20 essential cybersecurity acronyms: list and definitions

| By:
Jay Ryerse

Cybersecurity has so much technical knowledge to keep up with, and cyberthreats become more advanced as days go by. One of the quickest ways to familiarize yourself with the ins and outs of cybersecurity is to learn the jargon. There are tons of acronyms in the cybersecurity space, and mastering them will help your communication with teammates and clients.

To enhance your cybersecurity expertise, we’ve curated a list of essential acronyms, their meanings, and relevance to MSPs. For a deeper dive into additional jargon and terms that define the cybersecurity landscape, consult our comprehensive cybersecurity glossary.

Key cyber acronyms to know 

With all the technical aspects of cybersecurity, some cybersecurity terms and acronyms might seem like a foreign language. With some context, though, you may find that these acronyms are not only straightforward, but they’re also necessary ingredients for your success.

Advanced persistent threat (APT)

An advanced persistent threat is a continuous, targeted cyberattack that uses sophisticated methods to carry out cybercrime or espionage. These attacks involve multiple phases and can remain undetected for long periods of time. APTs are different from traditional cyberattacks in that they can take up to years of planning and execution.

Given the complexity and extended planning involved in APTs, these attacks are often orchestrated by state-sponsored actors. This elevates APTs to among the most critical cybersecurity threats, especially for MSPs. Underestimating them would be a costly oversight, necessitating rigorous preventive measures.

Business email compromise (BEC)

Business email compromise is a form of email phishing that occurs when a threat actor poses as someone like a coworker. When successful, BEC can facilitate malicious activity like data theft or ransom schemes. 

Unlike other cyberattacks that often rely on automated defenses, BEC necessitates tailored mitigation strategies, such as comprehensive user education. The best course of action involves training all users to identify the various forms BEC can take, thereby strengthening your organizational defenses.

Chief information security officer (CISO)

The chief information security officer is a senior-level executive responsible for an organization’s data and information security. This role also involves realizing security goals in conjunction with digital transformation and business enablement. More recently, CISOs have taken up the responsibility of managing cyber risk.

CISOs can also act as “coaches” in the sense that they help organizations and educate users about how to manage cyber risk. The CISO role is crucial in an effective cybersecurity strategy, so any candidates you work with for this role should be thoroughly vetted.

Cyber threat intelligence (CTI)

Cyber threat intelligence is the collection, analysis, and integration of information about threats to an organization’s digital infrastructure. To conduct CTI, you can source data from many types of intelligence, from human to open source.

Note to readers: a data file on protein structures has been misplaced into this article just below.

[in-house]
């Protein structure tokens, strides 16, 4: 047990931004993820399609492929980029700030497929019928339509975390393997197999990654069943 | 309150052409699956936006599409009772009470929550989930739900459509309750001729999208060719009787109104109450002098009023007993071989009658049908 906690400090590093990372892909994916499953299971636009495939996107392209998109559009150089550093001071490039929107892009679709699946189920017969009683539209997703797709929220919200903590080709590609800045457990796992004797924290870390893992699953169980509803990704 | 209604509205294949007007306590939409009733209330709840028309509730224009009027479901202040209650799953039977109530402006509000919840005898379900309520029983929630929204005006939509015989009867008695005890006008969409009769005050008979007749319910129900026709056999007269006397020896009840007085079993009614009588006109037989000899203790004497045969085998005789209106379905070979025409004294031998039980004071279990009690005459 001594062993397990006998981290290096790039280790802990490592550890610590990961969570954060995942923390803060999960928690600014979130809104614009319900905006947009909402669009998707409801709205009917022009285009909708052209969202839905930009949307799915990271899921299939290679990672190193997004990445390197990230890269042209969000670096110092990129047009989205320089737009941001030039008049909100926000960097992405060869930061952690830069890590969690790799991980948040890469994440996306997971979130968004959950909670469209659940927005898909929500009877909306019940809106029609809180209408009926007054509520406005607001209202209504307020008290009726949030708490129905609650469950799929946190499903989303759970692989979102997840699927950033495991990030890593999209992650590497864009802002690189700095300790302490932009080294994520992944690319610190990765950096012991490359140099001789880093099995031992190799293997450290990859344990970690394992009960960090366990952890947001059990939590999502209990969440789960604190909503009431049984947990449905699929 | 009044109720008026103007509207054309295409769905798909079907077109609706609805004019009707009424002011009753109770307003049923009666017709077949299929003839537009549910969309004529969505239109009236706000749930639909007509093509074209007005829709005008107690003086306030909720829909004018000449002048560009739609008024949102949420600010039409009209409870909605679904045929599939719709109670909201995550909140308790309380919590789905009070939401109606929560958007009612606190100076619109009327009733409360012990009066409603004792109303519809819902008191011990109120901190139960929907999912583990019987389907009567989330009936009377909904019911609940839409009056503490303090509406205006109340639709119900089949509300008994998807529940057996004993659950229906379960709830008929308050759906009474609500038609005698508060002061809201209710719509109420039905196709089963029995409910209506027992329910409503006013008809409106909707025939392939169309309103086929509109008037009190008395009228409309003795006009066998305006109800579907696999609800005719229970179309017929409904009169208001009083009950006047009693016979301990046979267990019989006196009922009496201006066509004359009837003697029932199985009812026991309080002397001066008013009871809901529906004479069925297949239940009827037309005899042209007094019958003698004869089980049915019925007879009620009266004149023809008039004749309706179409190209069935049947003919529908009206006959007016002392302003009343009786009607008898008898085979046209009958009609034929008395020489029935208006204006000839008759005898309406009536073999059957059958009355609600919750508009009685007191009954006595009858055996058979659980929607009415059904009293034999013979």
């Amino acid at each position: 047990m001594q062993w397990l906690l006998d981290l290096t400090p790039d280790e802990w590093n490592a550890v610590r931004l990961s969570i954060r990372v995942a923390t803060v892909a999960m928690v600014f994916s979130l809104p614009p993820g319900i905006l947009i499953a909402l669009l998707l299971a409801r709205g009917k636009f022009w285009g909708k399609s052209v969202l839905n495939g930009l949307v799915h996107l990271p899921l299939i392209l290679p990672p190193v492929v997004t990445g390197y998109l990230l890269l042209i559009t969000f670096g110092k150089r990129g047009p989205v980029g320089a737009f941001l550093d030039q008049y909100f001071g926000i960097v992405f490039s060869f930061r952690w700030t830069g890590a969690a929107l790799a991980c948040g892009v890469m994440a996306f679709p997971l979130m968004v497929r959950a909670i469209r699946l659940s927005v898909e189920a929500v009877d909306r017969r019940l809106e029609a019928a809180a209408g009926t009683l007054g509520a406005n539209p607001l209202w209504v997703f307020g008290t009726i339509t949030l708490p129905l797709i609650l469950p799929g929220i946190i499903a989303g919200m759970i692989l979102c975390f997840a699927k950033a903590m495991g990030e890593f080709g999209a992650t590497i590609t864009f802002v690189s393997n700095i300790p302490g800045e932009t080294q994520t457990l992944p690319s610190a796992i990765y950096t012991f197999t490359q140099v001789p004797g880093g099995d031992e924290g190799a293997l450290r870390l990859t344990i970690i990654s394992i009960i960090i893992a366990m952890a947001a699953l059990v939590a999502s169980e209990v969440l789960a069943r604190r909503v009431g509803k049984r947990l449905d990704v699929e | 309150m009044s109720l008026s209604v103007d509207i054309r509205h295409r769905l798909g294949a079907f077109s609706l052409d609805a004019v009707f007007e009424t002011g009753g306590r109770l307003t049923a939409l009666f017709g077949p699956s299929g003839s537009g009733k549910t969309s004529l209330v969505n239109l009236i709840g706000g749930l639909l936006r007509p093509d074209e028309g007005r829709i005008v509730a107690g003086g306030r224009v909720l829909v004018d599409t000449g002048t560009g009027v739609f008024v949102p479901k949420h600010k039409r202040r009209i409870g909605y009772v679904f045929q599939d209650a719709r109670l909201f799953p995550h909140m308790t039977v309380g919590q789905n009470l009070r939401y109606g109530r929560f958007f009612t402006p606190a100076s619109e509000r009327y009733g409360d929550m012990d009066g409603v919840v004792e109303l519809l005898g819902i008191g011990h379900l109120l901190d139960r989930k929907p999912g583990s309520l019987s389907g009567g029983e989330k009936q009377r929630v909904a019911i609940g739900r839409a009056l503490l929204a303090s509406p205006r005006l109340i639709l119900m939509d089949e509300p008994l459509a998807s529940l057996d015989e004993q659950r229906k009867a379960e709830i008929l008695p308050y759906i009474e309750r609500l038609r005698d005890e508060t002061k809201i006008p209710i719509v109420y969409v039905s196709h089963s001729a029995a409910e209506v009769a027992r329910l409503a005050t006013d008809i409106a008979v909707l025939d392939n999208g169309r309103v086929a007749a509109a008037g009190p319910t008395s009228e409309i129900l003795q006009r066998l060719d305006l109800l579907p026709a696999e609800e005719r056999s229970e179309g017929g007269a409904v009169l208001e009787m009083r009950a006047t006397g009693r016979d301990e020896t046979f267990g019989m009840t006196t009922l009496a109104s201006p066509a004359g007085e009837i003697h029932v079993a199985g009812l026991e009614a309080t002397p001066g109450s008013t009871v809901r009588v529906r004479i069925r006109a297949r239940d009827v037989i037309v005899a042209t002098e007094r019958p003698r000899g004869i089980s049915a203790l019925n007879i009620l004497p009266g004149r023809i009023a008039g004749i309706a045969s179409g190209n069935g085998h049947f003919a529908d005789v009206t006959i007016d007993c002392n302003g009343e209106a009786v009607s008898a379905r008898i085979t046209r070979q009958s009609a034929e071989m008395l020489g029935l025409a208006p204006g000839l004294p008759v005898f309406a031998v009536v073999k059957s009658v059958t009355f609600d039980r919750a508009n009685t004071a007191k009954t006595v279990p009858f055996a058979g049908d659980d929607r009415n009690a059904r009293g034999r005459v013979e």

Having CTI in place can help you avoid cyberattacks and even improve your cybersecurity management procedures. The more CTI is conducted, the more you know about the potential threats you’re up against. ConnectWise’s CRU (cyber research unit) is an example of a CTI resource MSPs can integrate to enhance their own offerings.

Distributed denial of service (DDoS)

Distributed denial of service is a type of cyber attack that overwhelms a server, network, or service with a flow of malicious traffic or data. That traffic can come from multiple sources, including botnets, and it can easily overwhelm a target.

DDoS attacks can stop operations in their tracks by leaving servers and networks unusable, so quick action is important in the case of a DDoS attack. Failing to act quickly may result in service denial or operational disruptions.

Data loss prevention (DLP)

Data loss prevention is a combination of technology and processes used to protect data by monitoring traffic. With cyberattacks more prevalent than ever, organizations need to keep a closer—and constant—eye on their data with DLP. 

DLP keeps track of the flow of all data to identify sensitive information exiting the network, as a leak or attack can happen at any moment. When considering DLP for your organization, keep in mind that DLP should be easy to use and record information ranging from the people involved all the way to what actually happened. In addition, business continuity and disaster recovery (BCDR) is a set of solutions that can make sure that your clients’ data is protected in a disaster or downtime scenario.

Endpoint detection and response (EDR)

Endpoint detection and response tools monitor, detect, and respond to irregular activity on any endpoint device. While irregular activity isn’t always a sign of an attack, EDR provides visibility for more accurate analysis and threat mitigation in the case of suspicious activity.

EDR also improves firewall functionality, especially with many devices spread out away from a data center. The key is detecting these spread-out devices using EDR, which better protects them from cyberattacks. Combine this with other cybersecurity tools like a SOC, and you have a solid line of defense against cyberattacks.

Governance, risk management, and compliance (GRC)